Any thoughts or knowledge/experience here ?

Jim
Factory temp gauge sending unit won't readily adapt to use as a thermostat switch...

The factory sending unit is designed to add to remove resistance in the gauge circuit as the temp goes up and down...
Since there is a 'Sliding Scale' there, you have no set 'Open' or 'Close' point to start and stop a fan relay.

If you want to use that sender, you will have to use a set point voltage switch to power the fan relay, and that is a lot more complicated and failure prone than a thermostat/temp triggered switch you can buy for about $20...

The factory 'Idiot Light' switch IS an 'On/Off' type of temp controlled switch, but it's 'On' point is WAY too high for a common fan switch application...
The idiot light switches are normally set to close at 200 to 230 F., and you would want your fans to start at about 160 F.

If you do come up with something, I'd sure like to see it!
This is a pretty common issue, and if someone comes up with a simple solution, I'll be the first to recommend it!

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post #13 of 98 Old 04-07-2008, 08:59 AM
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Quote:
Originally Posted by John Strenk View Post
I wondered how much it would cost to get a threaded hole put into the radiator to mount a probe. Or if there is some radiator that will fit the CJ that already has a bong (?) in the radiator. Would the top tank or the bittom tank be better?

I agree with jscherb and monitoring my engine will be to late. It's suppose to be in a steady state and should not vary much.
Hey don't knock the radiator probes unless you've tried them. They are a very tight fit between the fins, I really don't think you have to worry about them coming loose. If you are paranoid, put a zip-tie through the radiator to secure the probe.

I was skeptical about the probes until I tried one, I really don't think this is something to worry about.

Jeff
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post #14 of 98 Old 04-07-2008, 09:27 AM
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This would probably be expensive but SAMCO, who make silicone hoses, will machine your hoses to your requirements. They might be able to put threaded hole in the hose going to the radiator.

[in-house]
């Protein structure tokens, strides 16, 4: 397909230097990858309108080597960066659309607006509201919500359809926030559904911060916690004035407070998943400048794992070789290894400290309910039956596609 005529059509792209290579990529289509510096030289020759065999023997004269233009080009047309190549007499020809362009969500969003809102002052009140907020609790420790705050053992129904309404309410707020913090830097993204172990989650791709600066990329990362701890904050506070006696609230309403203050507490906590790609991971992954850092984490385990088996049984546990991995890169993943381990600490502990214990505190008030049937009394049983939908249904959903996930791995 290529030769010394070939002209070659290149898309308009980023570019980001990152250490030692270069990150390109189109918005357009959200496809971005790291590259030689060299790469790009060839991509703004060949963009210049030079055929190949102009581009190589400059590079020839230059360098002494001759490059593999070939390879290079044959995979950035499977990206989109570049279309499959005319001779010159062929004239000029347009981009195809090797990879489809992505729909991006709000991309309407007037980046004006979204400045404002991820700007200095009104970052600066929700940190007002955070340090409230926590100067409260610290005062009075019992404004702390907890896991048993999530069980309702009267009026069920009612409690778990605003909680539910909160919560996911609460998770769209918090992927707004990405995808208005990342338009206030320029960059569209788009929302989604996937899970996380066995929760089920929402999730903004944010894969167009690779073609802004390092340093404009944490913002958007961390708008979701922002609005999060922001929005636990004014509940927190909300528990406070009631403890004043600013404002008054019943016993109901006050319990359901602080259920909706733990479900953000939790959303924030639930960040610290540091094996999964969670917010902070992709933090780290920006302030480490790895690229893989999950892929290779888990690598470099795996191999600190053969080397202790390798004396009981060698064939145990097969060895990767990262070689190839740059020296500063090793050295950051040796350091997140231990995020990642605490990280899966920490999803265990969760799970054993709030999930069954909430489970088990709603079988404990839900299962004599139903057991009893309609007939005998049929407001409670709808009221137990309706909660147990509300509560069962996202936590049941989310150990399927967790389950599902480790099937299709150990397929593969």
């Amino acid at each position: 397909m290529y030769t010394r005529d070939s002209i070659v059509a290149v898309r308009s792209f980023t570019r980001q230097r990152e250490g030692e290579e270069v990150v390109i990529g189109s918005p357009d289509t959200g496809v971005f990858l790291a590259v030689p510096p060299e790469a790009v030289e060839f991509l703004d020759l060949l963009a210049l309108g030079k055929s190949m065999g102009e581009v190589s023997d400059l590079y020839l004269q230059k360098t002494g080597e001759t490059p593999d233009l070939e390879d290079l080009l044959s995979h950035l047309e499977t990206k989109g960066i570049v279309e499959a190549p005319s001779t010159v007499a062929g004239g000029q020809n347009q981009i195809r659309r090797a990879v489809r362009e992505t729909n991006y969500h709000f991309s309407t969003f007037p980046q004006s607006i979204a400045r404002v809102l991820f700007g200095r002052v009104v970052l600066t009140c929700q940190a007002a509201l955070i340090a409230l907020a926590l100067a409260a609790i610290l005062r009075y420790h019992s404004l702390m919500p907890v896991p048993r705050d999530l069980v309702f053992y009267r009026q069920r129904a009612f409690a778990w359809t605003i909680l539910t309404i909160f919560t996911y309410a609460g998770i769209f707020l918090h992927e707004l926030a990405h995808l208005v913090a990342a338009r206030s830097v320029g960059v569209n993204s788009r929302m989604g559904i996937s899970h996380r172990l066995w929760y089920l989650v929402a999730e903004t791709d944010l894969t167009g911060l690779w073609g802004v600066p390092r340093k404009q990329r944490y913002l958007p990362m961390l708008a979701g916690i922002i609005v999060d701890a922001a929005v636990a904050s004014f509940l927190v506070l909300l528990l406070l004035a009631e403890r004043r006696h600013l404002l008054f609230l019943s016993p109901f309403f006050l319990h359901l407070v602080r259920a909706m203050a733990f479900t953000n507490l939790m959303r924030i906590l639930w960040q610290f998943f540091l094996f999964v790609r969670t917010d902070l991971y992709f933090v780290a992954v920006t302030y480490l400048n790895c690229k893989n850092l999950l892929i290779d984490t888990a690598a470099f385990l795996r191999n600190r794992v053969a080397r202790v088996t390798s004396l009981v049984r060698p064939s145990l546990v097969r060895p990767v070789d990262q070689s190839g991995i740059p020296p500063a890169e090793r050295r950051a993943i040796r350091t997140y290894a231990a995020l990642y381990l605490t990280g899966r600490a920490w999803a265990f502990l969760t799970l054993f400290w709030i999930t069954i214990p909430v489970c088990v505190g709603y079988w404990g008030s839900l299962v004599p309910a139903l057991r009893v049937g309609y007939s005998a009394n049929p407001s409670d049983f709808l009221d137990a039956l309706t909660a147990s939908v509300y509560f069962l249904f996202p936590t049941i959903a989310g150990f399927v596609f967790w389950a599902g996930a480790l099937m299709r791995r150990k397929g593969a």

http://www.sporthoses.com/about/manufacturing.html

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post #15 of 98 Old 04-07-2008, 10:25 AM Thread Starter
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Quote:
Originally Posted by JeepHammer View Post
Factory temp gauge sending unit won't readily adapt to use as a thermostat switch...

The factory sending unit is designed to add to remove resistance in the gauge circuit as the temp goes up and down...
Since there is a 'Sliding Scale' there, you have no set 'Open' or 'Close' point to start and stop a fan relay.

If you want to use that sender, you will have to use a set point voltage switch to power the fan relay, and that is a lot more complicated and failure prone than a thermostat/temp triggered switch you can buy for about $20...

The factory 'Idiot Light' switch IS an 'On/Off' type of temp controlled switch, but it's 'On' point is WAY too high for a common fan switch application...
The idiot light switches are normally set to close at 200 to 230 F., and you would want your fans to start at about 160 F.

If you do come up with something, I'd sure like to see it!
This is a pretty common issue, and if someone comes up with a simple solution, I'll be the first to recommend it!

Jeephammer:

The link I provided is a electric fan controller built to use the factory sending unit, it just attaches in parallel to the sending unit and uses the resistance to calculate the coolant temperature just as my TBI ECM uses the sending unit to calculate engine temperature.

It is made for late model fuel injected type senders, and as I have a junkyard GM TBI setup on my 304 with a GM sending unit installed where the CTO used to be that is what I was planning on using.

I guess the best possible way to control the fan is to add input from the VSS to the controller so you have a way of enabling the fan controller below a certain vehicle speed. I think I may be making this more complicated than it needs to be, but a discussion certainly does not hurt and maybe we will come up with something simple and practical.

Jim